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Spanish Literature  
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Another of his recurrent themes is that of marginalization or ostracism, which relates to his position as outsider and to the oppression he experienced. Far from silencing him, however, his exclusion became the catalyst for his poetic expression.

The second author, Federico García Lorca, is the more universally renowned. His homosexuality is also very well known, but it is habitually disregarded or camouflaged in critical circles.

Lorca's play, El público (The Public [1930]) and the poems collected in the volume Poeta en Nueva York (Poet in New York [1940]), both written at about the same time, are the works in which the author most seriously delves into questions of homosexuality.

Like Cernuda in his early period, he does so in surrealist fashion, although the issues of sexuality, passion, love, and prejudice are expressed quite clearly. True love, Lorca tells us in El público, surpasses any notion of gender.

Critics traditionally have found the work problematic, seeing in it a perverse, tortured sexual preoccupation. Recently, however, the play has been deemed key to an understanding of Lorca's ideology and aesthetics. Many of the violent images that appear in the play foreshadow Goytisolo's later aggressive stance toward social norms.

The poems included in Poeta en Nueva York are also surrealistic. In the "Ode to Walt Whitman," Lorca reconstrues some of the same images that Alas had used in La Regenta to animalize and disfigure Celedonio--namely, that of the toad.

Many critics read Lorca's tragic trilogy (three plays that deal with the sexual and social frustrations of women in conservative, rural Spain--Bodas de sangre [Blood Wedding, 1933], Yerma [1934], and La casa de Bernarda Alba [The House of Bernarda Alba, 1936]) allegorically, and see in it aspects of the playwright's own sexuality, particularly his defiance, rage, and ultimate frustration.

Another member of the Generation of 27, surrealist film director and author Luis Buñuel, also used homosexual themes in his cinematic and literary work. In "El arco iris y la cataplasma" ("The Rainbow and the Poultice," 1927), a poem he intended to include in his book El perro andaluz (The Andalusian Dog), Buñuel deliberately provokes the prudish reader.

The poem is essentially a series of gratuitous, indecorous questions, including comments that graphically describe homosexual acts. Throughout all of his work, Buñuel shows an intense preoccupation with sex, religion, and the defiance of authority.

Homosexuality in Novels Set during the Civil War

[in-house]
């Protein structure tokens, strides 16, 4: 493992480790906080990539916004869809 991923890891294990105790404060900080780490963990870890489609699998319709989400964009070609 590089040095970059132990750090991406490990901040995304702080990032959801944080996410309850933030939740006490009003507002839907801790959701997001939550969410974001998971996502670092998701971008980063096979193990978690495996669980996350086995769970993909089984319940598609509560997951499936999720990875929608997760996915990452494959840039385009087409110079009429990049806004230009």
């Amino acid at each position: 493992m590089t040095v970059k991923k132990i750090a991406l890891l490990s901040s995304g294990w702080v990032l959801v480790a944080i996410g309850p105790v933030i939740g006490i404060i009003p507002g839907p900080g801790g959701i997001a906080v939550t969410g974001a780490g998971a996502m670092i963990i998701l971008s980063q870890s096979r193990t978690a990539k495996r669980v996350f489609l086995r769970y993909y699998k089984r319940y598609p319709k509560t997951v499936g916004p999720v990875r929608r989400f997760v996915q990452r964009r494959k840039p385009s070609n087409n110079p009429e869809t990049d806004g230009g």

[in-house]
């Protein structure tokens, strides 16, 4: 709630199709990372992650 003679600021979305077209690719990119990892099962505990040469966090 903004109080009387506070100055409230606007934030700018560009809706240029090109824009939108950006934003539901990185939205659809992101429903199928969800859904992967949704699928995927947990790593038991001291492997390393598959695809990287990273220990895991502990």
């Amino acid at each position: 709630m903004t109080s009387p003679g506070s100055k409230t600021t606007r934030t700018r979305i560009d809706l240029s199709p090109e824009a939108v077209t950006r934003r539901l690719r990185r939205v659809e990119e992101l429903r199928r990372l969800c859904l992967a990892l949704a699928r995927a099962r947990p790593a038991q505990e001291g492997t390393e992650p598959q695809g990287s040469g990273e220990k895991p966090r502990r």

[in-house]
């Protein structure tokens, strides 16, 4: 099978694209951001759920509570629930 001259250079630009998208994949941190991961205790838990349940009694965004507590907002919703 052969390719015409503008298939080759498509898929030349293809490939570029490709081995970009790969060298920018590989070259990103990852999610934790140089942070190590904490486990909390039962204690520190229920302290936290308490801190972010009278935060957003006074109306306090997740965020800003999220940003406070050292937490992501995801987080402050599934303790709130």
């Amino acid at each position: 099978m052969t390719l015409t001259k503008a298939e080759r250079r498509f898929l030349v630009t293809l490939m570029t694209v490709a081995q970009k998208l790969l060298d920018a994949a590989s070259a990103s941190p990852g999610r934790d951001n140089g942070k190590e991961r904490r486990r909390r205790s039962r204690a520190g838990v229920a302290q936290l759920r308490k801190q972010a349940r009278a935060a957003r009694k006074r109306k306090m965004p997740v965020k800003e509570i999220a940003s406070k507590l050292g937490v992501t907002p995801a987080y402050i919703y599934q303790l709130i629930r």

Given the extraordinary proliferation of homosexual characters in period pieces chronicling the years of the Spanish Civil War (1936-1939), one might think that homosexual activity was at least partially responsible for the conflict. The works in question are post-Civil War novels, and, as in their nineteenth century counterpart, La Regenta, these characters pop into the text not for their own sake or to allow the authors to explore homosexuality seriously, but to represent depravity and imminent doom.

Nobel Prize winner Camilo José Cela narrates the beginning of the Spanish Civil War by tracing the impact of the mounting historical events on the lives of several Madrid residents in his 1969 work, San Camilo, 1936. The novel includes two important gay characters who never meet each other.

The first is Pepito la Zubiela, the so-called "faggot from Cádiz." The other is Matiítas Serrano, who plays a more prominent role. Both are ridiculous, pathetic, simple-minded, puerile, and utterly devoid of political opinions, despite the social turmoil that surrounds them, as if being homosexual precluded a person from participating in any aspect of life other than the sexual.

Cela returns to the gay theme in Mazurca para dos muertos (Mazurca for Two Dead Men [1983]), a novel that also chronicles the war years although this time within the confines of a small, Nationalist-occupied town in the region of Galicia. In Mazurca, the author again intertwines sex, violence, and death--constants throughout his work.

In this case, however, the primary gay (or bisexual) character is a woman--la señorita Ramona, a somewhat wealthy eccentric. Ramona is an arrogant spinster who has an almost flippant acquaintance with death. Sexually, she is an impetuous instigator who manipulates the women and men around her into meaningless encounters.

Ana María Matute's novel Los soldados lloran de noche (Soldiers Cry at Night [1964]) depicts a sordid sexual relationship between two women, Dionisia and Elena. The nature of the connection between Elena and Dionisia is suggested rather than stated overtly, thus giving the impression that it is considered too awful to be mentioned explicitly (though it may be that General Franco's censors compelled the reticence).

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